Okay, so remember our third law? (You can’t break things if you don’t change them.) Well, that has a very important related rule, that every engineer on Earth knows, but sometimes forgets:
Never “fix” anything unless it’s a problem, and you have evidence showing that the problem really exists.
Of course, most of us know this as “If it ain’t broken, don’t fix it.” However, these wise words are frequently ignored, because many developers don’t have a good understanding of what “broken” means. Often, developers just imagine that users have a problem with something, and start fixing it. Or they go off and develop features that don’t solve anybody’s problem. This is far, far more common than you might think.
So that’s why I say you should have evidence that there’s a problem. Without that evidence, you could just be fixing things that aren’t actually problems, and if you go around fixing things that aren’t broken, you’re going to break things. And not only could you be generating bugs, but you’re wasting your time and adding complexity to your program for no reason. You need evidence that there’s a problem, before you start coming up with a solution.
What do I mean by “evidence”? Well, five users report that when they push the red button, your program explodes. Okay, that’s good enough for me! Or you push the red button, and you notice that the program explodes.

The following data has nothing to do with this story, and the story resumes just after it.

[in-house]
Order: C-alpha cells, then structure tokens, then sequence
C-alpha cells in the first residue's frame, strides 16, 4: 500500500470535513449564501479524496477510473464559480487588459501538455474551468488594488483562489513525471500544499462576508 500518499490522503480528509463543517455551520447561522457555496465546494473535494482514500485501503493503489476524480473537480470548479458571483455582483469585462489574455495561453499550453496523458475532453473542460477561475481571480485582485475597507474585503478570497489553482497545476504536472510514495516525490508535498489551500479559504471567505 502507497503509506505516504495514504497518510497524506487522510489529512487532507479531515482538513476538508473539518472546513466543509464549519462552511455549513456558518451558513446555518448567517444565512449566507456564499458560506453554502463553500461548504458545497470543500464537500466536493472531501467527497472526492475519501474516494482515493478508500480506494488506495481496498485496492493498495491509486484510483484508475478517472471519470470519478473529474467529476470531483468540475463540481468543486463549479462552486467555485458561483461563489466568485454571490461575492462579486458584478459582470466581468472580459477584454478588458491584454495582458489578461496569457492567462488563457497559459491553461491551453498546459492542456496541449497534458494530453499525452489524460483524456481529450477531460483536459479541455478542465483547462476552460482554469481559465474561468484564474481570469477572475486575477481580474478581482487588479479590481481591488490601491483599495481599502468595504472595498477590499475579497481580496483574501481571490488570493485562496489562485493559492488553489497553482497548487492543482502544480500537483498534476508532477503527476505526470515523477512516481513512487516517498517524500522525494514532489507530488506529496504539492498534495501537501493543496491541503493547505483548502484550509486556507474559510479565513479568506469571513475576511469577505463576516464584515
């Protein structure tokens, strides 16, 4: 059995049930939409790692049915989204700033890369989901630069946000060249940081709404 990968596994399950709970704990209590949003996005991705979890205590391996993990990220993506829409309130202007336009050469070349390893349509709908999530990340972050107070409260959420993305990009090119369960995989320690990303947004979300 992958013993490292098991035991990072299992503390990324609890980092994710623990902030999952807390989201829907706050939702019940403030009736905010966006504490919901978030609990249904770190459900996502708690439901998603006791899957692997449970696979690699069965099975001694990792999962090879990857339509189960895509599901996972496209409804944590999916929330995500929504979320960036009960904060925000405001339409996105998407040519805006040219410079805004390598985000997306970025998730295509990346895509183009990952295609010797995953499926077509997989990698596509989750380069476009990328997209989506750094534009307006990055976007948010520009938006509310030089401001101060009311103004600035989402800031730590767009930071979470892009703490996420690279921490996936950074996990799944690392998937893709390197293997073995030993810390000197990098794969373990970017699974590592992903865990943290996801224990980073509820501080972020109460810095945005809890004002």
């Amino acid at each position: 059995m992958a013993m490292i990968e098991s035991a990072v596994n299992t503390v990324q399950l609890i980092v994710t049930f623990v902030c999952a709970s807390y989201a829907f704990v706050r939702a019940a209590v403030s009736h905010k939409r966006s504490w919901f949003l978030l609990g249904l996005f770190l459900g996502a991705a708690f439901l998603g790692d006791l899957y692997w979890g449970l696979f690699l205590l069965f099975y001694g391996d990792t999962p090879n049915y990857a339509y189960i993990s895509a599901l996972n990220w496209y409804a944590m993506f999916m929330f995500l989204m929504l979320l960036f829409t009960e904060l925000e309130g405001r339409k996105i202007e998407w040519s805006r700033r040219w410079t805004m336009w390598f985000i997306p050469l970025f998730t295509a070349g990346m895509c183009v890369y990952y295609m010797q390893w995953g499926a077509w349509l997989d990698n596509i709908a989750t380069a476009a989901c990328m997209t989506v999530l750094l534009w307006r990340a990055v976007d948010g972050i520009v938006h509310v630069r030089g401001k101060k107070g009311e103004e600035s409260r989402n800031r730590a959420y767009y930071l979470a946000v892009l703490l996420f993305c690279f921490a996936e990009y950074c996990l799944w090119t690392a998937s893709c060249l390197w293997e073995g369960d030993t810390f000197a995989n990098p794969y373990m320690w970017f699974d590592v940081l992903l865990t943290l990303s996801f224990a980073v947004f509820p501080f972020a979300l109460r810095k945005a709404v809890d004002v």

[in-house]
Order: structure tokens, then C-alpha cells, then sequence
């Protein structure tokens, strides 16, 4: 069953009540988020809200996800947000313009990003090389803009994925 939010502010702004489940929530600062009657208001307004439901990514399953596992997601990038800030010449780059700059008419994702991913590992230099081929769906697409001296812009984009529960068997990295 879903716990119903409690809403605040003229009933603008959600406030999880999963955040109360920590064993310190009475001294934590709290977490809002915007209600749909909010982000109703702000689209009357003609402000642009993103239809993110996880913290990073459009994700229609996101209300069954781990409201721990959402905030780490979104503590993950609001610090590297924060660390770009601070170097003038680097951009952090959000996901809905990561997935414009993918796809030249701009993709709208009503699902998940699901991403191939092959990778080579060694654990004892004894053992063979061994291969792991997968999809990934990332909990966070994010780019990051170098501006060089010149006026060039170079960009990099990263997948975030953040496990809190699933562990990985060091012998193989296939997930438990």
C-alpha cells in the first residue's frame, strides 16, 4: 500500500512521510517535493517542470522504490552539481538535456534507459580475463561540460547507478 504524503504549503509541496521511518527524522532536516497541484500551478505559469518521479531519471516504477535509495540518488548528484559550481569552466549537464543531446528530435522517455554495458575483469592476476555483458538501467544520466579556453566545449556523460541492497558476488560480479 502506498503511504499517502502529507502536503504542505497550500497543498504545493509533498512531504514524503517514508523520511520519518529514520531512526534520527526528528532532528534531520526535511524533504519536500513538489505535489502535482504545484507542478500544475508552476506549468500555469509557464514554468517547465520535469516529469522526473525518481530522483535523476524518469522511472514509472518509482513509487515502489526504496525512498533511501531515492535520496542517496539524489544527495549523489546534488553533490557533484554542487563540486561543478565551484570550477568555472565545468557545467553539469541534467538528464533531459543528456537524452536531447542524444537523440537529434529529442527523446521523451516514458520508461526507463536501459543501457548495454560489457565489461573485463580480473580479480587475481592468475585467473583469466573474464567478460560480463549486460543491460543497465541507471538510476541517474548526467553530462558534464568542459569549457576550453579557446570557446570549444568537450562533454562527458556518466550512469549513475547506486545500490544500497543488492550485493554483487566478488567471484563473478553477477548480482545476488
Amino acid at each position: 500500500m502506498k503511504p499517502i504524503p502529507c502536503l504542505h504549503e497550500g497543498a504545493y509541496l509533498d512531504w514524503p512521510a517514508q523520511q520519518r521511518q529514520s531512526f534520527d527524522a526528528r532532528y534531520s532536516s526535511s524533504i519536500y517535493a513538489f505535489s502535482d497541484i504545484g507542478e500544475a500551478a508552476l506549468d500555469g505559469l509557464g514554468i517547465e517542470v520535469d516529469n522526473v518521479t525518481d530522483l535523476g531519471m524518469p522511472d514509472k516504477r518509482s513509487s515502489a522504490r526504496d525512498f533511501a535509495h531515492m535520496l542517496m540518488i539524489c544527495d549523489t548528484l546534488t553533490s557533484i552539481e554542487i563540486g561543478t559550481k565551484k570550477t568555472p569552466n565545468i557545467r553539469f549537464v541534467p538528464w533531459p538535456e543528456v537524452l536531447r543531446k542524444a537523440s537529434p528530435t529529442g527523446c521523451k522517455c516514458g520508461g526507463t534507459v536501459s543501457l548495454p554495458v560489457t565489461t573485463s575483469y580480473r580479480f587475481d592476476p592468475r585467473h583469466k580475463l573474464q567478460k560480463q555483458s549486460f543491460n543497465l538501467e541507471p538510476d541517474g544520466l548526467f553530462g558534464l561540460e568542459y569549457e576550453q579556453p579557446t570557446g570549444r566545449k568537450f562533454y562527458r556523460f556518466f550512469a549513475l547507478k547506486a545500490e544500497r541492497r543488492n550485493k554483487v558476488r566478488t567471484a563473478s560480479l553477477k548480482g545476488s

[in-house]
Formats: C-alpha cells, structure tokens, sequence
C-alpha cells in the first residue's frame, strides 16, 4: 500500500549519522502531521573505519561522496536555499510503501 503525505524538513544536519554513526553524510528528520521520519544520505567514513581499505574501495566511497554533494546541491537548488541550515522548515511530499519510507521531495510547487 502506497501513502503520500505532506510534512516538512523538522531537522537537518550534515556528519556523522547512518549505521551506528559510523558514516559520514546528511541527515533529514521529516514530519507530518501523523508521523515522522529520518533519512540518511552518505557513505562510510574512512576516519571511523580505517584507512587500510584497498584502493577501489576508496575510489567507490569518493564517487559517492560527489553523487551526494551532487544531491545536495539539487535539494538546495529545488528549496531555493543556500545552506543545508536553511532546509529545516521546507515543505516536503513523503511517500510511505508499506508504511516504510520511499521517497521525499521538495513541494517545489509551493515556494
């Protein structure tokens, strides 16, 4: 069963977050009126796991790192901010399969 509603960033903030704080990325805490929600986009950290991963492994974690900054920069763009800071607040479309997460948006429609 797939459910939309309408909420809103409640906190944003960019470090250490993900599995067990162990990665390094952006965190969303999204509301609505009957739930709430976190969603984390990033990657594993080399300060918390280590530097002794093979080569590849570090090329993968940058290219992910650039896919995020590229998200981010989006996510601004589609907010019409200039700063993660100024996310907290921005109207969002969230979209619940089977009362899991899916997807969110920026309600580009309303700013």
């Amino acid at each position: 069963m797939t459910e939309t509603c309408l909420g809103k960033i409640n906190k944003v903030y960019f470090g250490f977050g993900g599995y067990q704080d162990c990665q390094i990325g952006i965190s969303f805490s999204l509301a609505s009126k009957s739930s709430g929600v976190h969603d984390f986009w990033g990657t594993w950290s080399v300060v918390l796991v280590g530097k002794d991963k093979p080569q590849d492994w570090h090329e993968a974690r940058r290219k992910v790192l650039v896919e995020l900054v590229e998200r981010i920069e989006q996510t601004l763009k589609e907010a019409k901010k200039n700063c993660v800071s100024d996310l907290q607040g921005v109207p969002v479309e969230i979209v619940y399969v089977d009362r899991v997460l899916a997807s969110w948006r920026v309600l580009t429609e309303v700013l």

However, just because a user reports something doesn’t mean it’s a problem. Sometimes a user just didn’t realize that your program had some feature already, and so asked you to implement something else silly. For example, you write a program that sorts a list of words alphabetically, and a user asks you to add a feature that sorts a list of letters alphabetically. Your program already does that. (Actually, it already does more than that. This is often the case, with this sort of confused request.) So in this case, the user thought there was a problem, but there wasn’t even really a problem, even though he could maybe present “evidence” that he couldn’t sort a list of letters. (He just didn’t realize that he should use the word-sorting feature.)
Note that if you get a lot of requests like the above, it probably means that users can’t easily figure out how to find what they need. There’s some complexity that needs to be reduced on your end.
Finally, sometimes a user will report that there’s a bug, but actually that’s the program behaving exactly as you intended it to. In this case, it’s a matter of “majority rules.” If a significant number of users think that the behavior is a bug, it’s a bug. If only a tiny minority (like one or two) think it’s a bug, it’s not a bug.
The most famous error in this area is what we call “premature optimization”. That is, some developers seem to like to “make things go fast”. But they do it before they know that it’s slow! This is like a charity sending food to rich people. “We just wanted to help people!” Right—illogical, isn’t it? They’re solving a problem that doesn’t exist.
The only parts of your program where you should be concerned about speed are the exact parts that you can show cause a real performance problem for the users. The rest of the code, the primary concern is simplicity, not “make things go fast”.
There are infinite ways of violating this rule, but the way to follow it is so simple: just get real evidence that the problem is valid before you fix it.